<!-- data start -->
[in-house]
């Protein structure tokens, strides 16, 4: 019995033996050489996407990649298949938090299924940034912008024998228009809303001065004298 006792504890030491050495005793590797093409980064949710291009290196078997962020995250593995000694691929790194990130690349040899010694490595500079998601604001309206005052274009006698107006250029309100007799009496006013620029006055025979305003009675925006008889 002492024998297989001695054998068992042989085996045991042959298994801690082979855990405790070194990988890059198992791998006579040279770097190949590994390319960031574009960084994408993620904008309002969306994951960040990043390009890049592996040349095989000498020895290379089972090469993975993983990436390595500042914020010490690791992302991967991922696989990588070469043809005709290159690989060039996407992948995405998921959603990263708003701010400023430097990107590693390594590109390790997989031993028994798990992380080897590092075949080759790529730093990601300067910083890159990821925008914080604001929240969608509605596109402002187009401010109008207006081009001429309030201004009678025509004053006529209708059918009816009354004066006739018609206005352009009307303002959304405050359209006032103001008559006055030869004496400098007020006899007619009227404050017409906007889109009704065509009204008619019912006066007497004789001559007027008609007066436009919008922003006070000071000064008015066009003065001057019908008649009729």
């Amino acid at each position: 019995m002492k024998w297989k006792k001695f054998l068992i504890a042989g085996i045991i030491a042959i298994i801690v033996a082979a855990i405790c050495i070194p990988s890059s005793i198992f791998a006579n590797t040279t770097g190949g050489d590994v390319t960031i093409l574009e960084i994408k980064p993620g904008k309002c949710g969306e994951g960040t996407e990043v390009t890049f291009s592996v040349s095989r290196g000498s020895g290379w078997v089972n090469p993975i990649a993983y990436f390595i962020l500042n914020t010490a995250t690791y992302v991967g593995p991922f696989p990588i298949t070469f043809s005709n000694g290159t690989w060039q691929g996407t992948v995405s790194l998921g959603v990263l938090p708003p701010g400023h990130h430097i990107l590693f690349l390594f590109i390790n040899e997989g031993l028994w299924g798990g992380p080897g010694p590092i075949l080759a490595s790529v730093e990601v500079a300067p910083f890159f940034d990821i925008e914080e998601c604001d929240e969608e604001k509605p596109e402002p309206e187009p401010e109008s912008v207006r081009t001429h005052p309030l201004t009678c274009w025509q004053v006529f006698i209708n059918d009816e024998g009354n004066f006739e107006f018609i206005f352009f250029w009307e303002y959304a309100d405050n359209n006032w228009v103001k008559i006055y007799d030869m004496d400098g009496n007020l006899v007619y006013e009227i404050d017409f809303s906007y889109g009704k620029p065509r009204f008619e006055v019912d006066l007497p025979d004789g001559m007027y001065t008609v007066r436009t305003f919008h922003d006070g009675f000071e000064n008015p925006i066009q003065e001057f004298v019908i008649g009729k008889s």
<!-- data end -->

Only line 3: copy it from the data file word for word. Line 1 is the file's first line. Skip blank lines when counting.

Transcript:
């Amino acid at each position: 019995m002492k024998w297989k006792k001695f054998l068992i504890a042989g085996i045991i030491a042959i298994i801690v033996a082979a855990i405790c050495i070194p990988s890059s005793i198992f791998a006579n590797t040279t770097g190949g050489d590994v390319t960031i093409l574009e960084i994408k980064p993620g904008k309002c949710g969306e994951g960040t996407e990043v390009t890049f291009s592996v040349s095989r290196g000498s020895g290379w078997v089972n090469p993975i990649a993983y990436f390595i962020l500042n914020t010490a995250t690791y992302v991967g593995p991922f696989p990588i298949t070469f043809s005709n000694g290159t690989w060039q691929g996407t992948v995405s790194l998921g959603v990263l938090p708003p701010g400023h990130h430097i990107l590693f690349l390594f590109i390790n040899e997989g031993l028994w299924g798990g992380p080897g010694p590092i075949l080759a490595s790529v730093e990601v500079a300067p910083f890159f940034d990821i925008e914080e998601c604001d929240e969608e604001k509605p596109e402002p309206e187009p401010e109008s912008v207006r081009t001429h005052p309030l201004t009678c274009w025509q004053v006529f006698i209708n059918d009816e024998g009354n004066f006739e107006f018609i206005f352009f250029w009307e303002y959304a309100d405050n359209n006032w228009v103001k008559i006055y007799d030869m004496d400098g009496n007020l006899v007619y006013e009227i404050d017409f809303s906007y889109g009704k620029p065509r009204f008619e006055v019912d006066l007497p025979d004789g001559m007027y001065t008609v007066r436009t305003f919008h922003d006070g009675f000071e000064n008015p925006i066009q003065e001057f004298v019908i008649g009729k008889s």